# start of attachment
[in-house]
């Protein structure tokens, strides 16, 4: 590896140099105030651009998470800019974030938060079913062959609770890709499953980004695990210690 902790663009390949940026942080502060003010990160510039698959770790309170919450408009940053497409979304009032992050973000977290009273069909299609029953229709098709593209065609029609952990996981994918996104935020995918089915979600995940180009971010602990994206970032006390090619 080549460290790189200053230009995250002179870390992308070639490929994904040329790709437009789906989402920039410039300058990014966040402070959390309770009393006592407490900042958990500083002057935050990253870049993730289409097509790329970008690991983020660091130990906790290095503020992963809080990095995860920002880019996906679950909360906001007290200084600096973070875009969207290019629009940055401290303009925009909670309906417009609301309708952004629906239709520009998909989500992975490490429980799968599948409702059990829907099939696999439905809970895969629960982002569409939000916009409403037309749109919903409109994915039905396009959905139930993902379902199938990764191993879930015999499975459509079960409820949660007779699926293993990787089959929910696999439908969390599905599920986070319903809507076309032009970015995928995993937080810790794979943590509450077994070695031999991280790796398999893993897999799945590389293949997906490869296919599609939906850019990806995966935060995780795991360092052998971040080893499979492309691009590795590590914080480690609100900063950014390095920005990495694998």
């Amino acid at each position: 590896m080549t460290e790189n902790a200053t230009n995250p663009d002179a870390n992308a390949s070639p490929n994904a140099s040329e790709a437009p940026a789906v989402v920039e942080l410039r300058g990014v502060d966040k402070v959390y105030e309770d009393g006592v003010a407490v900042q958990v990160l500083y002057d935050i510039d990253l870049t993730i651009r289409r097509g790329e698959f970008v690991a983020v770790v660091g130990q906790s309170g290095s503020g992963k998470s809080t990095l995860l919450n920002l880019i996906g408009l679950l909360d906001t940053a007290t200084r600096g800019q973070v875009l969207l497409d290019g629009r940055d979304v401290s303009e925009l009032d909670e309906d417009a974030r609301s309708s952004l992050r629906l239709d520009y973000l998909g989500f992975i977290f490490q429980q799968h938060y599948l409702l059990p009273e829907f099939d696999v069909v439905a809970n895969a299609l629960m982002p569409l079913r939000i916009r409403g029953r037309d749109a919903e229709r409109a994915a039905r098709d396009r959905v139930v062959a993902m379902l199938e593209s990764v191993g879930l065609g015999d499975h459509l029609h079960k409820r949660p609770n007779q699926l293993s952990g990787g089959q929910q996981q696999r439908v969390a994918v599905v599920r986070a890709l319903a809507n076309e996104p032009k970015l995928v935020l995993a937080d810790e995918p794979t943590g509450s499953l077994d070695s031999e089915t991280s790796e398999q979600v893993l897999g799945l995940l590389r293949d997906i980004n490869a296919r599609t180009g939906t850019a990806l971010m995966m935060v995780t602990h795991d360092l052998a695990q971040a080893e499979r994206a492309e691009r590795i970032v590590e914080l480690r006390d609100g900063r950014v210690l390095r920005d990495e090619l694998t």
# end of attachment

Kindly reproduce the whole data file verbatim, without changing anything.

[in-house]
């Protein structure tokens, strides 16, 4: 590896140099105030651009998470800019974030938060079913062959609770890709499953980004695990210690 902790663009390949940026942080502060003010990160510039698959770790309170919450408009940053497409979304009032992050973000977290009273069909299609029953229709098709593209065609029609952990996981994918996104935020995918089915979600995940180009971010602990994206970032006390090619 080549460290790189200053230009995250002179870390992308070639490929994904040329790709437009789906989402920039410039300058990014966040402070959390309770009393006592407490900042958990500083002057935050990253870049993730289409097509790329970008690991983020660091130990906790290095503020992963809080990095995860920002880019996906679950909360906001007290200084600096973070875009969207290019629009940055401290303009925009909670309906417009609301309708952004629906239709520009998909989500992975490490429980799968599948409702059990829907099939696999439905809970895969629960982002569409939000916009409403037309749109919903409109994915039905396009959905139930993902379902199938990764191993879930015999499975459509079960409820949660007779699926293993990787089959929910696999439908969390599905599920986070319903809507076309032009970015995928995993937080810790794979943590509450077994070695031999991280790796398999893993897999799945590389293949997906490869296919599609939906850019990806995966935060995780795991360092052998971040080893499979492309691009590795590590914080480690609100900063950014390095920005990495694998």
């Amino acid at each position: 590896m080549t460290e790189n902790a200053t230009n995250p663009d002179a870390n992308a390949s070639p490929n994904a140099s040329e790709a437009p940026a789906v989402v920039e942080l410039r300058g990014v502060d966040k402070v959390y105030e309770d009393g006592v003010a407490v900042q958990v990160l500083y002057d935050i510039d990253l870049t993730i651009r289409r097509g790329e698959f970008v690991a983020v770790v660091g130990q906790s309170g290095s503020g992963k998470s809080t990095l995860l919450n920002l880019i996906g408009l679950l909360d906001t940053a007290t200084r600096g800019q973070v875009l969207l497409d290019g629009r940055d979304v401290s303009e925009l009032d909670e309906d417009a974030r609301s309708s952004l992050r629906l239709d520009y973000l998909g989500f992975i977290f490490q429980q799968h938060y599948l409702l059990p009273e829907f099939d696999v069909v439905a809970n895969a299609l629960m982002p569409l079913r939000i916009r409403g029953r037309d749109a919903e229709r409109a994915a039905r098709d396009r959905v139930v062959a993902m379902l199938e593209s990764v191993g879930l065609g015999d499975h459509l029609h079960k409820r949660p609770n007779q699926l293993s952990g990787g089959q929910q996981q696999r439908v969390a994918v599905v599920r986070a890709l319903a809507n076309e996104p032009k970015l995928v935020l995993a937080d810790e995918p794979t943590g509450s499953l077994d070695s031999e089915t991280s790796e398999q979600v893993l897999g799945l995940l590389r293949d997906i980004n490869a296919r599609t180009g939906t850019a990806l971010m995966m935060v995780t602990h795991d360092l052998a695990q971040a080893e499979r994206a492309e691009r590795i970032v590590e914080l480690r006390d609100g900063r950014v210690l390095r920005d990495e090619l694998t």